Pitt Meadows piano teacher looks to boost creativity and throw out the rule book

Isabella Imbriani has been teaching music differently in Pitt Meadows for over two years
Isabella Imbriani, centre, with two of her students. Photo supplied.

Before they touch a keyboard, Isabella Imbriani asks her new students to trace their hand.

On a piece of paper, she tells them to draw around their palm and over each finger — the digits that, in a matter of minutes, will hover over the piano and play a melody.

After the drawing is placed beside the piano, Imbriani will ask her students a series of questions: What is their favourite colour? What is their favourite animal? What sound does that animal make? 

She will also have students hit random keys on the piano to become familiar with the noises, and ask them if the sounds remind them of anything. 

The opening sequence fosters creativity behind the piano, Imbriani said.

“I like to let people do their own thing of what they think fits them,” Imbriani said. “I don’t like the rules [of piano] at all.” 

Music has long been associated with following a set of rules.

A conductor stands in front of an orchestra and instructs musicians to play their respective instruments. Sheets of music are littered with notes that each require a certain sound. Even video games like Guitar Hero judge people on their ability to follow the tune of a song. 

Growing up in Pitt Meadows, like many other musicians, Imbriani was taught piano by the book. 

Now, she’s trying to change that perception. 

Falling in love with the piano

Imbriani started playing piano at the age of two.

Her grandma, who was a piano teacher, fostered her love for music and encouraged her with sweet treats.

“I had this one song, I don’t even remember what it’s called, but I kept making the same mistake over and over,” Imbriani said. “Finally, I got it right and she made me a whole cake in celebration of the one note.” 

When she turned four, though, Imbriani began taking professional piano lessons. She took lessons into her 20s and passed the Royal Conservatory of Music exams, a prestigious national music education program.

Throughout her adolescence, music was her form of self expression. 

She loved how piano was a universal language — playable to people across the world — and how songs could comfort you on a down day, or get you pumped up on a happy day.

“Across the world, it’s all the same,” she said. “Anybody from wherever can pick up a piece of sheet music and know what to do with it… It’s so inclusive of everyone.” 

Although she enjoyed going through lessons, all of her instructors told her to follow each note, and she was never allowed to play songs for fun — unless it was during her own free time.  

And then Imbriani started teaching piano in her late teens.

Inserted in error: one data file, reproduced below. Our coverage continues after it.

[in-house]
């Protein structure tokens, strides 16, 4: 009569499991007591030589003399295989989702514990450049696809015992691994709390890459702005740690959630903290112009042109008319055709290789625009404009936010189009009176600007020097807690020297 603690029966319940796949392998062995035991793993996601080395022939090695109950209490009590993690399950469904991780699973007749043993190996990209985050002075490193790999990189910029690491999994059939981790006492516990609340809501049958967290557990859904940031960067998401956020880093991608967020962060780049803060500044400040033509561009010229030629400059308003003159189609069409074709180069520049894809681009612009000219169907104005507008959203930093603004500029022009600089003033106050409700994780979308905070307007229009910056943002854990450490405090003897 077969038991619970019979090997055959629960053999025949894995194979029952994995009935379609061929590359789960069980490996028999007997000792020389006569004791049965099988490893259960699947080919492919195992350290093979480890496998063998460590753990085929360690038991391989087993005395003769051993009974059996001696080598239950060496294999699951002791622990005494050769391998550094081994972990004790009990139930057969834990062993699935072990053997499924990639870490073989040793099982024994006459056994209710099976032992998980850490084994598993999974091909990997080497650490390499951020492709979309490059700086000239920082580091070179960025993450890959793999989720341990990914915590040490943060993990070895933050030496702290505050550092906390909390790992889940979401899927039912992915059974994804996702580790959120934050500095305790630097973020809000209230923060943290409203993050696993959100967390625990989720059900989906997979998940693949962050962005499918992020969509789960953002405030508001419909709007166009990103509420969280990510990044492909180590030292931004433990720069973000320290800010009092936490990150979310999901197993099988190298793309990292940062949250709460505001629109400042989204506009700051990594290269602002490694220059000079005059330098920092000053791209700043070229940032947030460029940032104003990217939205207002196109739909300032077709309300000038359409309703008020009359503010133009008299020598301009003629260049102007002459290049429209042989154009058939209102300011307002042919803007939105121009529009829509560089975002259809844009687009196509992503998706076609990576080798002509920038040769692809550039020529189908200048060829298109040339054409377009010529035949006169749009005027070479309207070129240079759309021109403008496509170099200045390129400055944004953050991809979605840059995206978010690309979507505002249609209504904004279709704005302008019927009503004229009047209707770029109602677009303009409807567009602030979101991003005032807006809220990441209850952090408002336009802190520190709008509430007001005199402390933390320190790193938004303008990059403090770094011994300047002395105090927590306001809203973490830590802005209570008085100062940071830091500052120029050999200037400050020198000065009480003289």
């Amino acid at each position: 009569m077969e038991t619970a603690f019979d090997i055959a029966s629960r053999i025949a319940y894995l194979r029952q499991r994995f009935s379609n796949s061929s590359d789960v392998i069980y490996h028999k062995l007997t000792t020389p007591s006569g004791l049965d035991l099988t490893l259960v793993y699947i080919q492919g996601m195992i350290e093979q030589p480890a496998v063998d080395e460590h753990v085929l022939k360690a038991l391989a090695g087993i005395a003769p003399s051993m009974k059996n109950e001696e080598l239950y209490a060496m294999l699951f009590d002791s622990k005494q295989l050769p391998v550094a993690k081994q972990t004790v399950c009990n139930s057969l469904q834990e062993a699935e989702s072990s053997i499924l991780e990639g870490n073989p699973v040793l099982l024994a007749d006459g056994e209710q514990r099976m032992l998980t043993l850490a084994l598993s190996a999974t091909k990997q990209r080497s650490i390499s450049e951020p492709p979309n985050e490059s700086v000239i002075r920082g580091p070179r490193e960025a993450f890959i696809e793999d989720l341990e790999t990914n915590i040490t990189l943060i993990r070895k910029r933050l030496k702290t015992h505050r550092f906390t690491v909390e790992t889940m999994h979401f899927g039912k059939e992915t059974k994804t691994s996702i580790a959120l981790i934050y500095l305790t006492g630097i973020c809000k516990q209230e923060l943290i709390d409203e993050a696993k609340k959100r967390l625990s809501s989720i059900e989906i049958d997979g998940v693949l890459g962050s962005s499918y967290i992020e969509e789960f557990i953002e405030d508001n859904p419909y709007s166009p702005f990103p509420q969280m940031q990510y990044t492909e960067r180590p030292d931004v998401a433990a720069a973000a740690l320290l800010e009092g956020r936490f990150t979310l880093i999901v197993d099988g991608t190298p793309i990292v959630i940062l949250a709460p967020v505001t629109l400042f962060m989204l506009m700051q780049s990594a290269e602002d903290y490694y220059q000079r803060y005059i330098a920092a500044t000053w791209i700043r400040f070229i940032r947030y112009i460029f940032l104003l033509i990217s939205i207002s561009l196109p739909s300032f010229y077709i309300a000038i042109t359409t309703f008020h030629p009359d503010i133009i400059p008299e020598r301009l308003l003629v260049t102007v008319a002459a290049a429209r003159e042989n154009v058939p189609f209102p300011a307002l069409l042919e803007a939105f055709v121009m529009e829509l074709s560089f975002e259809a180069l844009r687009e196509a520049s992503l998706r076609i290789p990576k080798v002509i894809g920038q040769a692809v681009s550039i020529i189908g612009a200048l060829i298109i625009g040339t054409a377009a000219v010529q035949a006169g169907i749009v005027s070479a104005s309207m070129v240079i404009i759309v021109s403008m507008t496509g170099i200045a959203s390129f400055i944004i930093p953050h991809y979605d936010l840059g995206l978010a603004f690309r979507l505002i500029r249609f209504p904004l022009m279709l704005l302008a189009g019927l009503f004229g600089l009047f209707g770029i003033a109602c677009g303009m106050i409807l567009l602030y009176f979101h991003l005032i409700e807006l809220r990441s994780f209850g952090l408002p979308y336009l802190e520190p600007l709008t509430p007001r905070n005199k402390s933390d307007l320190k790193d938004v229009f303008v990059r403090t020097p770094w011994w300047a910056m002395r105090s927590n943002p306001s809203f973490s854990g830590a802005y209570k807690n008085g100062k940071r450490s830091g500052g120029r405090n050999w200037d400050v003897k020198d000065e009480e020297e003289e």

She worked for a couple businesses across the Lower Mainland, but after a few years, she decided to launch her own teaching service, Meraki Music, in May 2021. 

“I was super scared that I wasn’t going to be successful,” she said. 

But in a little over two years, her teaching style has attracted people of all ages from across Maple Ridge and Pitt Meadows — including elementary school-aged kids and one woman in her mid-70s.

Imbriani has a total of 45 students, and she will teach up to 10 of them per day. 

“Word of mouth is huge for me,” Imbriani said. “It’s been scary, but I feel like if you have a good reputation and a supportive clientele, then it’s fine.” 

Placing the emphasis on students

The core of Imbriani’s teaching philosophy is simple. 

Like her grandma taught her years ago, she wants her students to have fun behind the keyboard and not fixate on messing up a note when they play. 

“I love painting, I love drawing, I love all types of art,” she said. “So I like to incorporate that somehow into the lesson.” 

One time, two of her students, a pair of sisters aged six and four, were playing a song called “My Invention.” But the song didn’t sound like it was an invention, the sisters said. 

They both asked Imbriani if they could change the title to “Knock, Knock at The Door,” as the notes had a similar rhythm to someone knocking on a door.

“I let them be creative in that sense,” Imbriani said. “That’s where the artistry comes into play, knowing what you’re listening for, I think it helps [their piano skills] a lot.” 

Her philosophy has also worked with people who, normally, may be more interested in video games or movies than a piano. 

For example, she has taught songs from Encanto, Harry Potter, and the Super Mario Bros. to the delight of her younger students. 

“I have these two little boys, they love video games and their mom struggles to get them to practise or do anything with the piano,” she said. “We learned Mario’s theme song and they started to love it.” 

Imbriani recently hired another local teacher to join her staff, and the two have dreams of teaching piano to more students of all ages. 

But no matter how much her teaching service grows, the core of her business will revolve around the creativity of whoever is sitting behind the piano. 

“I feel like if you incorporate something in music that they enjoy in their daily lives, they will be more successful,” she said. 


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